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Archive for the ‘Robot News’ Category

Innovation boot camp empowers Marines

March 19th, 2019 No comments
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Showbotics

March 2nd, 2019 No comments

Mini Flyers, Jumpen the Skipping Penguin Robot and FedEx SameDay Bot

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Elektro the Moto-Man Had the Biggest Brain at the 1939 World’s Fair

December 21st, 2018 No comments

From IEEE Spectrum
By Allison Marsh
28 Sep 2018 | 19:00 GMT

This voice-controlled robot could walk, talk, and smoke, and it captivated crowds

“Ladies and gentlemen, I’ll be very glad to tell my story. I am a smart fellow as I have a very fine brain of 48 electrical relays.” This is how Elektro the robot introduced itself to crowds at the 1939 New York World’s Fair. Standing 2.1 meters tall and weighing 118 kilograms, Elektro performed 26 different tricks, including walking, talking, counting, and singing. It had a vocabulary of approximately 700 words, although its responses were all prerecorded and played back from 33⅓-rpm records. One of Elektro’s pet lines was, “My brain is bigger than yours.” At 25 kg, it certainly was.

Read more…

Categories: IEEE, Robot News Tags:

Robotics, the sport of STEM education

December 20th, 2018 No comments

From: The Daily Memphian
By Michelle Corbet
Updated: December 19, 2018 4:00 AM CT

A new sport is emerging in local middle schools — robot battles.

St. Mary’s Episcopal School, a private all-girls pre-K through high school, held its first VEX IQ Challenge Tournament at its East Memphis campus last weekend.

The event sold out within 30 minutes.

If an indication is needed to show how popular robotics competitions have become among kids, that’s it.

“I told the girls that robotics is a new sport,” said Meagan Michael, a lower school science teacher at St. Mary’s.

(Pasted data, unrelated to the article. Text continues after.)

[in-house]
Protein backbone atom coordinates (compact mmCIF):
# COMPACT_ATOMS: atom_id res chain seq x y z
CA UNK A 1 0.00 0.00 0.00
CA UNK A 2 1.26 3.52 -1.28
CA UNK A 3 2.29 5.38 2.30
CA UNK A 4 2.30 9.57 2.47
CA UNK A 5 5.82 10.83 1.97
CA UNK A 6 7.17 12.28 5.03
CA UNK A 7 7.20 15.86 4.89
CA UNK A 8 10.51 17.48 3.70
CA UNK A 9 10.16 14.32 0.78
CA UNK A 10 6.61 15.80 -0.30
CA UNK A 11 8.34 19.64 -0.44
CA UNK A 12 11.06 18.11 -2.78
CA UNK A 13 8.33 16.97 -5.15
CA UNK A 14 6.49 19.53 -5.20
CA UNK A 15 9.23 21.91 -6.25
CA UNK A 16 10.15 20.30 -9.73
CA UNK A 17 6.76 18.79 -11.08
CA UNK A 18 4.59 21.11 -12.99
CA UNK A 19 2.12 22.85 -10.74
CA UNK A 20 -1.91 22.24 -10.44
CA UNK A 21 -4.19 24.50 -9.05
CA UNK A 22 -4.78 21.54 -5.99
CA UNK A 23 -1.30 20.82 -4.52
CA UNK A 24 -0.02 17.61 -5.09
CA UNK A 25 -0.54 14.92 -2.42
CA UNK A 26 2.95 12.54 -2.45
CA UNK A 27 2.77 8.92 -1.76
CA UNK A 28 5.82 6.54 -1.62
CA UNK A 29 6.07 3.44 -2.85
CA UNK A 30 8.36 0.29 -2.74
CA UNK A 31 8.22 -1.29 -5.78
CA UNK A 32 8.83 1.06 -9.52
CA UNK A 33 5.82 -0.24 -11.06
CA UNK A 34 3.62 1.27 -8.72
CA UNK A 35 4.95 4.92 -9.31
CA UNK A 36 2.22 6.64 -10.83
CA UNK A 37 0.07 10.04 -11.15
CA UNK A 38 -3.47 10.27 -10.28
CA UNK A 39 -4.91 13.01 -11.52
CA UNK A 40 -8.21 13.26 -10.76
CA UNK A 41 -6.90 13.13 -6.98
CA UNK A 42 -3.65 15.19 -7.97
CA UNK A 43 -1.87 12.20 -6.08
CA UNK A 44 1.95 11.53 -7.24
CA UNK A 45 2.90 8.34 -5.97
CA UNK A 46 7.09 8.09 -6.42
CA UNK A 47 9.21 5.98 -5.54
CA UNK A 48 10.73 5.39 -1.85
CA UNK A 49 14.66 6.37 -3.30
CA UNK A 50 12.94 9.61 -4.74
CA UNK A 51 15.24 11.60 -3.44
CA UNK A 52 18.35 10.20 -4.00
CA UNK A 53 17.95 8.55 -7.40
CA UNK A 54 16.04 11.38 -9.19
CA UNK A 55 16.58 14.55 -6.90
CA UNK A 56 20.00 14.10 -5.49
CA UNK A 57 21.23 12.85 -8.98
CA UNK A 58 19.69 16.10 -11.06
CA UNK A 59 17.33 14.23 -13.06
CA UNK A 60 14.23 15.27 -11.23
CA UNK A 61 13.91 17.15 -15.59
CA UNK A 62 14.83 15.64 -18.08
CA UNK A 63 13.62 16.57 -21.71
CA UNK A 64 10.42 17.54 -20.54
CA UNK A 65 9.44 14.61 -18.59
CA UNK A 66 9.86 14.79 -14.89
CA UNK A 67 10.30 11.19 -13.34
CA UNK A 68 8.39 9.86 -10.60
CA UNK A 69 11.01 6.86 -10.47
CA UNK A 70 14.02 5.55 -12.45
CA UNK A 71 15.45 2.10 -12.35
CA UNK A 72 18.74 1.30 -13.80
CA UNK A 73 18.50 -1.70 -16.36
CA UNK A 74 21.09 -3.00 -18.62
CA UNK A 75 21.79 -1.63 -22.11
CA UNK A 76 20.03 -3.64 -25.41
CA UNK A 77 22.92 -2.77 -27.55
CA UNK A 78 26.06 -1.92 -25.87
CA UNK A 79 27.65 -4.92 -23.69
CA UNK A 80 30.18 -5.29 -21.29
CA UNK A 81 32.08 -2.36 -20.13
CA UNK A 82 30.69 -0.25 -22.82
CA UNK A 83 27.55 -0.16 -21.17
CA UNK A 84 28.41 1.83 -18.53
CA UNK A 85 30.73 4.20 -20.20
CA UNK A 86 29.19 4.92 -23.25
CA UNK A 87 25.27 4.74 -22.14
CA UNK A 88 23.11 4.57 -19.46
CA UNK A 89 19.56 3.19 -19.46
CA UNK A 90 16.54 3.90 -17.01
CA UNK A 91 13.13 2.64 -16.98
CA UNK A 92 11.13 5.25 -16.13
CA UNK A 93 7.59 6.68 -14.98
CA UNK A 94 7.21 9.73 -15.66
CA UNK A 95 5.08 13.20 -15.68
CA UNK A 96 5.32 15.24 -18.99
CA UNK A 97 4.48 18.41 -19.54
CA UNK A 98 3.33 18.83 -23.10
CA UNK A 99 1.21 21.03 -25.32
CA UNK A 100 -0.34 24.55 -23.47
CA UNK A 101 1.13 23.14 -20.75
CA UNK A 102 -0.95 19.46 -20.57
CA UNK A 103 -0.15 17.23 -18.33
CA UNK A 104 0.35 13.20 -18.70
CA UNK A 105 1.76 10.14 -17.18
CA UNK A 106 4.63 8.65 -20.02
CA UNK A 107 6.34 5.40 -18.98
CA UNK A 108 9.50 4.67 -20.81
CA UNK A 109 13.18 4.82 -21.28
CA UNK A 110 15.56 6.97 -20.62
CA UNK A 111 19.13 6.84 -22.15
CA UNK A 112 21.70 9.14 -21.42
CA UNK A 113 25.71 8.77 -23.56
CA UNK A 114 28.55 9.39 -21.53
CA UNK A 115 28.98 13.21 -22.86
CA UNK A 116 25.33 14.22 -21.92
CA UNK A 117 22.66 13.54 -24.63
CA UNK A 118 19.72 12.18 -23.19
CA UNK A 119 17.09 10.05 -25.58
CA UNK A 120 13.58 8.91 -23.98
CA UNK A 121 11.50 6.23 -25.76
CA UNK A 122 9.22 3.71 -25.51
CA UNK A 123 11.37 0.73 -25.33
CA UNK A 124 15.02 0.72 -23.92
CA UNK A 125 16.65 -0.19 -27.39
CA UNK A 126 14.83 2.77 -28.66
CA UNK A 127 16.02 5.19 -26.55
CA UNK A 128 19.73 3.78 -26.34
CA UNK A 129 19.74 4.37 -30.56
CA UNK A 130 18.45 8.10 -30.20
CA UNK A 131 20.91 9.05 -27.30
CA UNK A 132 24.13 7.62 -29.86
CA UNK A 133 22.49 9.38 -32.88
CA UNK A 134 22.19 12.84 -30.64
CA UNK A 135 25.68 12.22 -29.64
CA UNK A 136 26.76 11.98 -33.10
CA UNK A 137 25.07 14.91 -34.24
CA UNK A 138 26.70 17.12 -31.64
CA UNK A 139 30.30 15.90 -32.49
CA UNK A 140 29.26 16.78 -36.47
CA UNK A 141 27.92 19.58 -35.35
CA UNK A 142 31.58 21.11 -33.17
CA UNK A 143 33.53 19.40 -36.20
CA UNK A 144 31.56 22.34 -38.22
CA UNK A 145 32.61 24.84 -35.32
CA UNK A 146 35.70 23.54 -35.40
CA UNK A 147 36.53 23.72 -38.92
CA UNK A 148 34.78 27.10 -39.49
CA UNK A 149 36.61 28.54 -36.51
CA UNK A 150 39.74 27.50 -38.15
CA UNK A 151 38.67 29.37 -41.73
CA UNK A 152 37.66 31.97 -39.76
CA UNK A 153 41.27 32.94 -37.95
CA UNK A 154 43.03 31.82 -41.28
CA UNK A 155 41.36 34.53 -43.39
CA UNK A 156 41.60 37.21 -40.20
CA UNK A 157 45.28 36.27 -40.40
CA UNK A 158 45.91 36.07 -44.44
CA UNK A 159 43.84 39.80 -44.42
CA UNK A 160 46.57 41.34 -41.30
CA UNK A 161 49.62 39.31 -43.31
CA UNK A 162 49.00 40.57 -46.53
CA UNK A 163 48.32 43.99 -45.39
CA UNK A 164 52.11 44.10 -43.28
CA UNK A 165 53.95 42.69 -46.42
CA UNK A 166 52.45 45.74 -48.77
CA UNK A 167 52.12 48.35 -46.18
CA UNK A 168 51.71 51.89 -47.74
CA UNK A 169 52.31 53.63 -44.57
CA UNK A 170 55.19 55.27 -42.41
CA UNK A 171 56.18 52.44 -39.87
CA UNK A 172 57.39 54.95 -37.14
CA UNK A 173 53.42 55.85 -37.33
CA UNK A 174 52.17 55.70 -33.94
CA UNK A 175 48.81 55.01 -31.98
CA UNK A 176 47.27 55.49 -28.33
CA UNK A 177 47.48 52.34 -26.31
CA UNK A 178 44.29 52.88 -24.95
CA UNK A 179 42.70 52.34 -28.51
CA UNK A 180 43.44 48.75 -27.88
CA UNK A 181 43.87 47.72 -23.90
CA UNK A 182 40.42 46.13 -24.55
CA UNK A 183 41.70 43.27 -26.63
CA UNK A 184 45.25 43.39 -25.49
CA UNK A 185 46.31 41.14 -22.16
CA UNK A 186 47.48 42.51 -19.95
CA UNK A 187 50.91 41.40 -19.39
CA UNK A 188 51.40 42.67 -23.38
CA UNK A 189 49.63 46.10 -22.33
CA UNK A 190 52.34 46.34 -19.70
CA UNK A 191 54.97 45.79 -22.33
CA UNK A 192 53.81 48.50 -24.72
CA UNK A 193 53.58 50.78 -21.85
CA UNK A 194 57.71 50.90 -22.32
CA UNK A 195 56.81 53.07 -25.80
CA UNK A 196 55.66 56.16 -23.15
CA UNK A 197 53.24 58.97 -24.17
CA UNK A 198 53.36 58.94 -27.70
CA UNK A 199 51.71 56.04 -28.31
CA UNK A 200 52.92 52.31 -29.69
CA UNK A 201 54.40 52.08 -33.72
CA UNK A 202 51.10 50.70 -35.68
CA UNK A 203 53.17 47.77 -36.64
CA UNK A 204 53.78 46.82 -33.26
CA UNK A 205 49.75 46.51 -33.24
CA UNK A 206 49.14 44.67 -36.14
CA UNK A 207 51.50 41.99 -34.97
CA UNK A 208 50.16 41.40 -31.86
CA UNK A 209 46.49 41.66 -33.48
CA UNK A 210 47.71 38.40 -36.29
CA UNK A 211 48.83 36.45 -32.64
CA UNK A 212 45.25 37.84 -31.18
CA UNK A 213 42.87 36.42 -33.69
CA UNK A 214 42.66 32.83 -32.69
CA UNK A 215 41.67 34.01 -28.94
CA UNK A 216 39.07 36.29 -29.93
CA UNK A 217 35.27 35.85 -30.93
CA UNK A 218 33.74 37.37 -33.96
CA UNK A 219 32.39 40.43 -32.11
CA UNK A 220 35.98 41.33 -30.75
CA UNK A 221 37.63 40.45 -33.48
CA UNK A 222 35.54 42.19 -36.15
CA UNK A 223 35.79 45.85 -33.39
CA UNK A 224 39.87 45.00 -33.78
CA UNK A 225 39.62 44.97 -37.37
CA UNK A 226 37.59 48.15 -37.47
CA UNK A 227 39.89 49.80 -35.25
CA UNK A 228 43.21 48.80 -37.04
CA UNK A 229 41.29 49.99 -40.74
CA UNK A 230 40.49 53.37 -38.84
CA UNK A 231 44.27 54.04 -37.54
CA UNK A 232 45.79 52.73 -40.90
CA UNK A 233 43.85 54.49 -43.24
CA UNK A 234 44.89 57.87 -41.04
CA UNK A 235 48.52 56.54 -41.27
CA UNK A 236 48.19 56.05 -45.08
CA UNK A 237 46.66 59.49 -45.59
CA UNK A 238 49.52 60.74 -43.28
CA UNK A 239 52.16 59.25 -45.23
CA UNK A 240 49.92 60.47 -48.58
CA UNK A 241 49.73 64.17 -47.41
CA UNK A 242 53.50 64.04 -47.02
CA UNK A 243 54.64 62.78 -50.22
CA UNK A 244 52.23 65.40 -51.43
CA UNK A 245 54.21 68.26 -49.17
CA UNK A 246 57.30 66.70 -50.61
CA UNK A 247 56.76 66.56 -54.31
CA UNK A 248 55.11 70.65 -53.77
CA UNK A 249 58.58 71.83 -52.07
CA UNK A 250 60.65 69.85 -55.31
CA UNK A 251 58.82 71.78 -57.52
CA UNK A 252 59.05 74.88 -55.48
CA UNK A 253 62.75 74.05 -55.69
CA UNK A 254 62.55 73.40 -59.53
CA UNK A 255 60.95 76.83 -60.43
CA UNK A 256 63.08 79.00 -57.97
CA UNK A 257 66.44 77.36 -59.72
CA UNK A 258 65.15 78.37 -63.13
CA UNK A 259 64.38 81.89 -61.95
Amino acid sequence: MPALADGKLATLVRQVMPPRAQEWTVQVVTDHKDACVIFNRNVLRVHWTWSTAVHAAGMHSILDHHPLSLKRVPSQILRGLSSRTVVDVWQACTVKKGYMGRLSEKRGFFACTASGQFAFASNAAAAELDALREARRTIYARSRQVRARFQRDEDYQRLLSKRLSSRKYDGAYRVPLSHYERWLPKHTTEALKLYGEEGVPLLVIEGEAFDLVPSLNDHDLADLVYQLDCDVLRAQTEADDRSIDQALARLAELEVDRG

Participants came from Piperton, Medina, Collierville and Memphis. The 32 competing teams were made up of co-ed elementary and middle school students ranging from 3rd to 8th grade.

“It’s this generation of students,” Michael said. “They are interested in STEM and robotics.”

A lot of schools, including St. Mary’s, also are pushing robotics because it involves problem solving.

“When building robots, it requires a lot of skills students might not learn in the classroom,” Michael said.

Parents are recognizing the benefit of robotics competitions as a way to prepare their child for jobs of the future.

“Parents realize their girls are learning how to think,” said Hilary Robinson, head of St. Mary’s Lower School. “We say this a lot around here; we’re preparing these girls for jobs that don’t even exist yet. If they can learn to problem solve and think, then they can ultimately do anything.”

Competitions are not solely about building robots, they also involve design, writing and public speaking.

St. Mary’s has been working to host a VEX Robotics competition since Michael joined the school as a new teacher last year.

“She was already involved with the VEX program and brought that to St. Mary’s,” said Laura Leathers, St. Mary’s assistant head of school. “We’ve been in conversation about growing the program and hosting a competition here.”

St. Mary’s is part of Girl Powered, Redefining the Face of STEM, a global initiative to increase girls’ access to and confidence in science, technology, engineering and math (STEM) careers.

Launched in 2016 by the Robotics Education & Competition Foundation and VEX Robotics, Girl Powered is striving for 50 percent of robotics competitors to be girls.

The ultimate goal is shattering the status quo.

Currently, girls make up about 23 percent of VEX Robotics participants and women represent 24 percent of the STEM workforce, according to Girl Powered.

“Our main goal is to open (robotics) up to the greater Memphis area,” Leathers said. “All these different VEX teams can come together, learn, compete and meet each other in this common space.”